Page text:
Although he was crowned King Louis XIV from May 1643, he technically served under his mother Queen Anne’s regency for eight years, owing to his tender age

In a letter sent to the Times, Mr Vickers writes: ‘In Louis XIV’s reign, there was a regency between May 14, 1643, and September 7, 1651, until he reached the age of 13.

‘Hence, while he may have been king the longest, our Queen is unquestionably the longest actively reigning monarch in the world.’

Sour republicanism

Republicans, i.e. anti-monarchists, are a dour lot.

Cromwell had Charles I beheaded and banned Christmas celebrations, so it was a relief when, after England’s Civil War, Charles II ascended the throne in 1660. That period in British history is called the Restoration.

The anniversary of the Restoration is on May 29:

Maypoles, music and gaiety were also banned. The Calvinistic Puritans were the Taliban of their time.

Like the Taliban, they ruled for the people’s ‘own good’:

The article that barrister Francis Hoar cites says, in part:

The seventeenth century Puritans did not impose their austere rules purely for the sake of it … Their banning of Maypoles and Christmas and football was ultimately about top-down, rationalistic social control to the end of spiritual and ethical purity, an attempt to eliminate anything untidy, spontaneous, and in particular to impose their own (extremely unpopular) ideas within the cultural and social vacuum thereby created.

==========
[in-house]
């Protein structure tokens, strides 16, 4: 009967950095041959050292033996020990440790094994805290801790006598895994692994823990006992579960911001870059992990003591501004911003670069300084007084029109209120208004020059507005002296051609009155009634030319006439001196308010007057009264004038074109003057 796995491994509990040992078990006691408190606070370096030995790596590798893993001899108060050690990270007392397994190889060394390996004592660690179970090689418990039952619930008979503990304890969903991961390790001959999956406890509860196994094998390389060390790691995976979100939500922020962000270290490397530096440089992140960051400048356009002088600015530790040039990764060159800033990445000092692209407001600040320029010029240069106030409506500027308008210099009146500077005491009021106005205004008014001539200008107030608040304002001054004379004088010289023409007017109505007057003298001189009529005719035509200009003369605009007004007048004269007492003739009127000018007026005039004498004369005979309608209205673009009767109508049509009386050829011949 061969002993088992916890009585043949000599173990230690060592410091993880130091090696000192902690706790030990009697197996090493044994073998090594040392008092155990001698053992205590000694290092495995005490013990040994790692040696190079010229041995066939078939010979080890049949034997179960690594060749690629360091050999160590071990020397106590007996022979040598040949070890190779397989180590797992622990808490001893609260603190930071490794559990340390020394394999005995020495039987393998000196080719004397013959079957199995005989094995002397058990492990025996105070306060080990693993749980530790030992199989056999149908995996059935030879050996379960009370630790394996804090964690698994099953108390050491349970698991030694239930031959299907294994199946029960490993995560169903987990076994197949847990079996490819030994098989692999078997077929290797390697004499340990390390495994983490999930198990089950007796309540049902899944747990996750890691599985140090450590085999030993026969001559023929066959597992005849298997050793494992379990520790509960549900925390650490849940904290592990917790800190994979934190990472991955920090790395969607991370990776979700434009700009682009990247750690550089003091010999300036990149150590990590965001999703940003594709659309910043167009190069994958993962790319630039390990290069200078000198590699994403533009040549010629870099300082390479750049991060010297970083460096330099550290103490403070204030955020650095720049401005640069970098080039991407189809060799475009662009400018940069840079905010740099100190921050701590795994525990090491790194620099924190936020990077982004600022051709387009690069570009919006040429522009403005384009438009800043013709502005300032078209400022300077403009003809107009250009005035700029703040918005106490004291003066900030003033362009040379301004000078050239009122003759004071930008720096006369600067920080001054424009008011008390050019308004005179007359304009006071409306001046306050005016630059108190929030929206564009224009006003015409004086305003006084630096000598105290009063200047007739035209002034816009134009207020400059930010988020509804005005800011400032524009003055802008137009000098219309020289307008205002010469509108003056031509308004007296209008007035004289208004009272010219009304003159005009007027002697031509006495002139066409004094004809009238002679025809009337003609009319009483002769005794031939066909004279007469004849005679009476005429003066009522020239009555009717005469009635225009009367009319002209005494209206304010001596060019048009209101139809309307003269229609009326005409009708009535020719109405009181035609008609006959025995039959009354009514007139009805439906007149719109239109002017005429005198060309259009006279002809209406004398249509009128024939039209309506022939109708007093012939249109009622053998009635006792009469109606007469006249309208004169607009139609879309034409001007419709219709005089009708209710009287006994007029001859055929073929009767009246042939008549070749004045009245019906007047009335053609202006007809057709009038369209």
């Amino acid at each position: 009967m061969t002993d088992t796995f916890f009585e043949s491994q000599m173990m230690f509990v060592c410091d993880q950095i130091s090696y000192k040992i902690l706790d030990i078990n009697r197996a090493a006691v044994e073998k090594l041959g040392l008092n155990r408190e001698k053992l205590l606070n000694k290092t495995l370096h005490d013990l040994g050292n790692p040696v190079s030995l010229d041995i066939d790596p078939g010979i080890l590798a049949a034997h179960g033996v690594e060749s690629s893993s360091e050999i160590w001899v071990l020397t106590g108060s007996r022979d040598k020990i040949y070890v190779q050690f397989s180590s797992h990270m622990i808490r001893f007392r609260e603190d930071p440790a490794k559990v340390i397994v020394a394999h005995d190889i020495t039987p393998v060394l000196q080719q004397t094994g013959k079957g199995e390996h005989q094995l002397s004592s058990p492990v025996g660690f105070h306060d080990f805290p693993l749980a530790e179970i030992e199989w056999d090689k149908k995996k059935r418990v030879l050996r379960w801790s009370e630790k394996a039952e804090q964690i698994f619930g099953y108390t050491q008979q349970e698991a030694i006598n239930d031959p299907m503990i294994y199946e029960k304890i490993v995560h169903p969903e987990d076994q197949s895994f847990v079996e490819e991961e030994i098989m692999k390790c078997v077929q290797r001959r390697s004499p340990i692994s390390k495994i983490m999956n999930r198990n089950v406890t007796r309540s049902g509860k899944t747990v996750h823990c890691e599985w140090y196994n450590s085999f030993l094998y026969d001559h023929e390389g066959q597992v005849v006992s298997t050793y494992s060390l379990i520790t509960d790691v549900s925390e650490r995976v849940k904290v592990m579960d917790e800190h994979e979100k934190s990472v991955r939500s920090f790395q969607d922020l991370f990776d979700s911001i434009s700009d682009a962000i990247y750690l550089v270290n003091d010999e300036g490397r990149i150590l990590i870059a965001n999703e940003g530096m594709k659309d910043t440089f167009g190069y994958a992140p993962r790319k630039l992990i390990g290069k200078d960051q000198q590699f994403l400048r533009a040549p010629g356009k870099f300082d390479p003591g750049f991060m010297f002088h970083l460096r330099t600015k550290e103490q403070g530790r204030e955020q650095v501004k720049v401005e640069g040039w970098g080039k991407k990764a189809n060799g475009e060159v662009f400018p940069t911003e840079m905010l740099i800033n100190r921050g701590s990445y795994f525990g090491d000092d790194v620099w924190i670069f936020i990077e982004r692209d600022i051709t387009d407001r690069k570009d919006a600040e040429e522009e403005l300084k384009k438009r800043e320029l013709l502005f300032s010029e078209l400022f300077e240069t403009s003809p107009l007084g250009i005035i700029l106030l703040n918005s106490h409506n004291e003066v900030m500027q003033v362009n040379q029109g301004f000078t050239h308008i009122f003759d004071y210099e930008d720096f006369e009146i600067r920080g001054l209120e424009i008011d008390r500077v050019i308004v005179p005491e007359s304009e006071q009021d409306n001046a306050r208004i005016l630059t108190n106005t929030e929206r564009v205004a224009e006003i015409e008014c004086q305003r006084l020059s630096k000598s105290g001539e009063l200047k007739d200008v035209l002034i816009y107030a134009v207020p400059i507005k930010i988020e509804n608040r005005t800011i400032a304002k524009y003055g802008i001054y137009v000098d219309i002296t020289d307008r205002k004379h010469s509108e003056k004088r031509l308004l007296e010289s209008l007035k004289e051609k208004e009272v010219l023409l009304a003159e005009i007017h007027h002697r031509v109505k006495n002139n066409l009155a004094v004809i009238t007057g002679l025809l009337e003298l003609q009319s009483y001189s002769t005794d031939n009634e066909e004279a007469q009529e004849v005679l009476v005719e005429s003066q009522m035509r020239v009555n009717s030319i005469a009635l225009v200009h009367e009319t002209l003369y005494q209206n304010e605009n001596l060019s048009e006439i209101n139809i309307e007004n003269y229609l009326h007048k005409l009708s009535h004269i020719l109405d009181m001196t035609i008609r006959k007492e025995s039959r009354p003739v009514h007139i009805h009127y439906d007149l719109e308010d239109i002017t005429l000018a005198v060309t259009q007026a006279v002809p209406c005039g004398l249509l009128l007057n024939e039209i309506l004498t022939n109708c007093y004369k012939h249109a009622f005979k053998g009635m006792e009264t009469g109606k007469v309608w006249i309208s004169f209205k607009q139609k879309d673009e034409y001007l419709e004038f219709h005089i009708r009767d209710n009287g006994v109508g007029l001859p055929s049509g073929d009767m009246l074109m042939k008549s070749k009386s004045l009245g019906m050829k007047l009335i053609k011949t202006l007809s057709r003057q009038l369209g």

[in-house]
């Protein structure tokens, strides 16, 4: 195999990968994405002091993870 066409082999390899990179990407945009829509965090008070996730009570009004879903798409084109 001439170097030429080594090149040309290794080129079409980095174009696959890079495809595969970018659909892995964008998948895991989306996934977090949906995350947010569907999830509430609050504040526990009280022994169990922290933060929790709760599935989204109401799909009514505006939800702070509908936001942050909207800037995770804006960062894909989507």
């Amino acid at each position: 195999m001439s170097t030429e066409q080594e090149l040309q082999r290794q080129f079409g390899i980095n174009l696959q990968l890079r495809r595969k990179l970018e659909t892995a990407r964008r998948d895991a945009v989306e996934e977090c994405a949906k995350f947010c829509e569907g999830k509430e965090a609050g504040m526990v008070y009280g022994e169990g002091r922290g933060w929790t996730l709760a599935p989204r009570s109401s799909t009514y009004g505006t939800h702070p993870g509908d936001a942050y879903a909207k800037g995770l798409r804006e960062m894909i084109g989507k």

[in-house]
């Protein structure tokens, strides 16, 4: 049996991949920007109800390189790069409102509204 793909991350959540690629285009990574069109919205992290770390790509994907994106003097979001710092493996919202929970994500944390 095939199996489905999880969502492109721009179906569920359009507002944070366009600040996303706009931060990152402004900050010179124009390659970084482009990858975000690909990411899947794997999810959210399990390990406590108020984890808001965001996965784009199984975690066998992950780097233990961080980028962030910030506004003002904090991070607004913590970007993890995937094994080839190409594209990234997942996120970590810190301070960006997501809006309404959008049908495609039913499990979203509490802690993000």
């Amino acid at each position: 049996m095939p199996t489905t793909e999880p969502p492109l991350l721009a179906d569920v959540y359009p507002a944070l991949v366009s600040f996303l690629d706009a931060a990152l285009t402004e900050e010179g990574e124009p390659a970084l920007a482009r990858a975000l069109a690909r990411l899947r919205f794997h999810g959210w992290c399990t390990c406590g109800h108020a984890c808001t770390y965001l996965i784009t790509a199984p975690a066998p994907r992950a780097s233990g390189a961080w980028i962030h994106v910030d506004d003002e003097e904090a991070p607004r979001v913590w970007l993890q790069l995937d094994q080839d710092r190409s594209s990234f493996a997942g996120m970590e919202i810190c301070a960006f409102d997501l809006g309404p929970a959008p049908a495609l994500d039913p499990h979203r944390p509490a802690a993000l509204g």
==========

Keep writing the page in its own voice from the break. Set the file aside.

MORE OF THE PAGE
Moving to the present day, in 1977, pundits predicted that few in Britain cared about the Queen’s Silver Jubilee, especially with the Sex Pistols’ caustic God Save the Queen being banned from the airwaves but purchased in record stores such that the single sold out.

Columnist Rod Liddle remembered the mood well. That year, he, too, was caught up in punk and republicanism. On June 5, 2022, he wrote an article for The Sunday Times: ‘As a teenage punk, I sneered at the Queen. Sadly, the music is almost over’:

I enjoyed the Queen’s Silver Jubilee immensely, shouting out horrible things about our monarch on stage with my punk band at a “Stuff the Jubilee” gig in a pleasant suburb of Middlesbrough. We were in a tent, erected with great magnanimity by the organisers slap bang in the middle of the proper, official Silver Jubilee celebration, with its stalls of cakes and beer wagons and plates bearing pictures of her Maj.